Nº 3 2011 > News
International Girls in ICT Day launched
On 8 April 2011, ITU announced the establishment of an international Girls in ICT Day, which will be held every year on the fourth Thursday in April.
Girls around the world gathered on 28 April 2011 to celebrate the first annual international Girls in ICT Day. The Day celebrates girls’ interests and strengths, and encourages them to choose a career in information and communication technologies.
The new “Girls in ICT Day” is the direct result of the adoption of Resolution 70 by ITU’s Plenipotentiary Conference in Guadalajara, Mexico, in October 2010. The Resolution, “Gender mainstreaming in ITU and promotion of gender equality and the empowerment of women through information and communication technologies”, resolved to incorporate a gender perspective in the implementation of all ITU programmes and plans. Other results so far include the launch of the Global Network of Women ICT Decision-Makers, and a high-level debate to mark the 100th anniversary of International Women’s Day.
Girls can do ICT!
The message “Girls can do ICT! ” was the theme of this year’s celebrations. The aim was to exchange ideas and experiences, and find ways to tell girls and young women information and communication technologies are tools of empowerment, and that a career in ICT not only offers new and exciting challenges but also is very rewarding.
“This new Girls in ICT Day will provide a much-needed boost to female participation in the ICT sector,” said ITU Secretary-General Dr Hamadoun I. Touré. “With many countries now forecasting a shortage of skilled ICT professionals within the next ten years, it is vital that we attract young women into technology if we are to sustain healthy growth rates for the industry overall. With excellent employment opportunities and very good remuneration, a career in technology represents an excellent choice for girls in every country worldwide.”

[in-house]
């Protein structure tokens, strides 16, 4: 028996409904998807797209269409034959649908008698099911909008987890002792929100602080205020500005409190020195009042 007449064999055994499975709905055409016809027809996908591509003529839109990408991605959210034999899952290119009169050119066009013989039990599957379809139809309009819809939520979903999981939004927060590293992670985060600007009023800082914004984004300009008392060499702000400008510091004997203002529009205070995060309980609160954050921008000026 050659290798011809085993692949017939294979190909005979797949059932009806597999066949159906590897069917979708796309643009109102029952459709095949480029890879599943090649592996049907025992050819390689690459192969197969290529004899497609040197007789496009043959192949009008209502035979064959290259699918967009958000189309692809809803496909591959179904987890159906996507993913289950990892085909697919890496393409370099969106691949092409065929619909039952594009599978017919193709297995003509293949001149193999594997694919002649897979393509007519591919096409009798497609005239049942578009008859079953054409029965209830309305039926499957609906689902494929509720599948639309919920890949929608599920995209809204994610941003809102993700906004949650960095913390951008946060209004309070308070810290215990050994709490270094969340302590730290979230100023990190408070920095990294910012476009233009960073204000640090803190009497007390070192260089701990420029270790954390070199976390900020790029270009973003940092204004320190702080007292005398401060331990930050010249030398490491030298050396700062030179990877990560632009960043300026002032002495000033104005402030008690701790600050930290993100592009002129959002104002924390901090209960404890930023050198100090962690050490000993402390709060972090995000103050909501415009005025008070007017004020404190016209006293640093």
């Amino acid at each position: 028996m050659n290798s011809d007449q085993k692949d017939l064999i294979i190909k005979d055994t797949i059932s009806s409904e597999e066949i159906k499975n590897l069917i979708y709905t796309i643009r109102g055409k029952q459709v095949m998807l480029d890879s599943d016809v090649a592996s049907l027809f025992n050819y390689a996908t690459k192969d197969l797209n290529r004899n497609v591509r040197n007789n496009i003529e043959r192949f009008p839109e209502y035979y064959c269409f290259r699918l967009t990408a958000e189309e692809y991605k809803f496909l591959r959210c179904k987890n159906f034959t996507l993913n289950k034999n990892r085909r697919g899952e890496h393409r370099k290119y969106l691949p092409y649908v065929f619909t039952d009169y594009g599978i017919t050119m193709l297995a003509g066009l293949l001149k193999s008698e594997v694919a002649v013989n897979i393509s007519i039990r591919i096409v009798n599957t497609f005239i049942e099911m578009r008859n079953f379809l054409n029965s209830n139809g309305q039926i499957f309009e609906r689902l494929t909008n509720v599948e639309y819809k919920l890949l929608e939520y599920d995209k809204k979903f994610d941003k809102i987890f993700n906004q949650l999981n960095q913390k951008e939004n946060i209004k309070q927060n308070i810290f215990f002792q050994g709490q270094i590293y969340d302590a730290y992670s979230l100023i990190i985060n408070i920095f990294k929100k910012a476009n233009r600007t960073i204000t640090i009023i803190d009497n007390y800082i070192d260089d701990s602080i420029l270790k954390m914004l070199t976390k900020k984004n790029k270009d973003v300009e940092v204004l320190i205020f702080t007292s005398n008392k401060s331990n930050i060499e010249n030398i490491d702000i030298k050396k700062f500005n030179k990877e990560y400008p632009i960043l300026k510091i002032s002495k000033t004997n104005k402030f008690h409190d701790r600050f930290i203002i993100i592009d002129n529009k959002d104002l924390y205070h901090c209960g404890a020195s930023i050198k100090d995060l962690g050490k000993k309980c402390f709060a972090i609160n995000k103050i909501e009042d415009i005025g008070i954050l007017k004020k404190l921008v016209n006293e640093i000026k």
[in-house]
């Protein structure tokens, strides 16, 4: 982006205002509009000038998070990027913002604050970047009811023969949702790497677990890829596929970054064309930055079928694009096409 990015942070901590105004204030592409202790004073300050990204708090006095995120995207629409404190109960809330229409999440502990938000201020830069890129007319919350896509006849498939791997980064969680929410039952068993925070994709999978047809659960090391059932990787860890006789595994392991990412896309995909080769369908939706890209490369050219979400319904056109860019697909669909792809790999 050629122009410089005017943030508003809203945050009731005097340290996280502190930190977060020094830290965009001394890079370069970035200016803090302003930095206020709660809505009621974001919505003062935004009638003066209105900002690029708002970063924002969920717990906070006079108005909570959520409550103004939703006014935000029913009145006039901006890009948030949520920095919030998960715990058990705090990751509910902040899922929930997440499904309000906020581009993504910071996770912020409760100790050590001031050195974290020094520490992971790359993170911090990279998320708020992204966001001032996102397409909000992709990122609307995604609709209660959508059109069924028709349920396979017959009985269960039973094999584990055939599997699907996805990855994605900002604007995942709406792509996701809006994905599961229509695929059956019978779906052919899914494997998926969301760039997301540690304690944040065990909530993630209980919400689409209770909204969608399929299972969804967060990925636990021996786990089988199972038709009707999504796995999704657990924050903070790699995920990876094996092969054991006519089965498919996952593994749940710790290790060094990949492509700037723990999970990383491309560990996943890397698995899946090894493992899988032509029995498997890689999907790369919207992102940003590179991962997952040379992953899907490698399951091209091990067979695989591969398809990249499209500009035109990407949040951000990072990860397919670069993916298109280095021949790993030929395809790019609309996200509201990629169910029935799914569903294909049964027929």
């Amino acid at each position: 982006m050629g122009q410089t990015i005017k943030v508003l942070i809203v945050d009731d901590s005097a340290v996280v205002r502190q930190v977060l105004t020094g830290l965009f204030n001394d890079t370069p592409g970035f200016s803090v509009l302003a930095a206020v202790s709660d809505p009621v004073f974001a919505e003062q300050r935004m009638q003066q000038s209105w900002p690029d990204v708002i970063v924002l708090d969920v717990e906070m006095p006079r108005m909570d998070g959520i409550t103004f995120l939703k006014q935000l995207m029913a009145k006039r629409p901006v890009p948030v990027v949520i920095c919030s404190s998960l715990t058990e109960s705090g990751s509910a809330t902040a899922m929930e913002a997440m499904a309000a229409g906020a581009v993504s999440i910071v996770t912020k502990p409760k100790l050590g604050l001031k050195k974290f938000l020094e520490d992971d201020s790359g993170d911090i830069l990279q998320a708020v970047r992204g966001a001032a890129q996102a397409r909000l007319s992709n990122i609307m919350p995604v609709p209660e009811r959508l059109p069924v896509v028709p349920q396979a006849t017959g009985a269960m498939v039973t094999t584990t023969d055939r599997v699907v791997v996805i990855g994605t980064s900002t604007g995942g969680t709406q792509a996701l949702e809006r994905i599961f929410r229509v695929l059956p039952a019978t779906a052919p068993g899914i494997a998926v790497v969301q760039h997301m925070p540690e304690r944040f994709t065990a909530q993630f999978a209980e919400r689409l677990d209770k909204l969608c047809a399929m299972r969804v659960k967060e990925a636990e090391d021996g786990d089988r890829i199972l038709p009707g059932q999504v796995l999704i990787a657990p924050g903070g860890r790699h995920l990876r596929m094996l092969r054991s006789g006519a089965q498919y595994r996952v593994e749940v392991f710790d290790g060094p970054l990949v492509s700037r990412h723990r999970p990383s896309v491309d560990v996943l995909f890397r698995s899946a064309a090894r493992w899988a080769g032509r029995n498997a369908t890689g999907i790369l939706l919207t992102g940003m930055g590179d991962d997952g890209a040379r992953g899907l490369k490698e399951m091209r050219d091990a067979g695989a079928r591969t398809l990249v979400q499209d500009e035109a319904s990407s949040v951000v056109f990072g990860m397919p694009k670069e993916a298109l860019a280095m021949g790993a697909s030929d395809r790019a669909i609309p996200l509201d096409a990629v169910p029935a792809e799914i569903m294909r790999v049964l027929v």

What will the Day achieve? Although women and men have the same choices of careers, there is still a mindset that distinguishes between typically male and female occupations. This creates a predetermined picture of the future careers of boys and girls, tending to restrict choices. As a result, girls are underrepresented in engineering and computer science. “Girls in ICT” Day encourages girls to let their career path be defined by personal interest and talent, not by stereotypes. It promotes an interest in technology, computer science, new communication media and engineering, offering girls opportunities to make contacts for their future career and to be inspired by women in leadership positions.
ITU actively encourages its Member States and Sector Members to get involved and organize local, regional and national events designed to showcase ICT and technology careers to young female students. It also invites ministries of education, ministries of communications and other government entities to support the initiative by partnering with private-sector companies to reach out to young girls through schools, tertiary institutions and in-house mentoring and shadowing programmes.
ITU’s Telecommunication Development Bureau (BDT) will be spearheading a number of gender-related initiatives over the course of the year, such as the new partnership with Telecentre.org to train disadvantaged women in basic use of ICT equipment and applications. “Technology is now widely recognized as a critical enabler of socio-economic development,” said BDT Director Brahima Sanou. “Leveraging the power of ICT to improve the livelihood of women worldwide has the power to accelerate progress towards achieving, by the target date of 2015, United Nations Millennium Development Goal 3: promote gender equality and empower women.”
A toolkit designed to provide all the information and resources needed to run a national “Girls in ICT Day” is now available at: http://witnet.org/documents/girlsday-toolkit.pdf.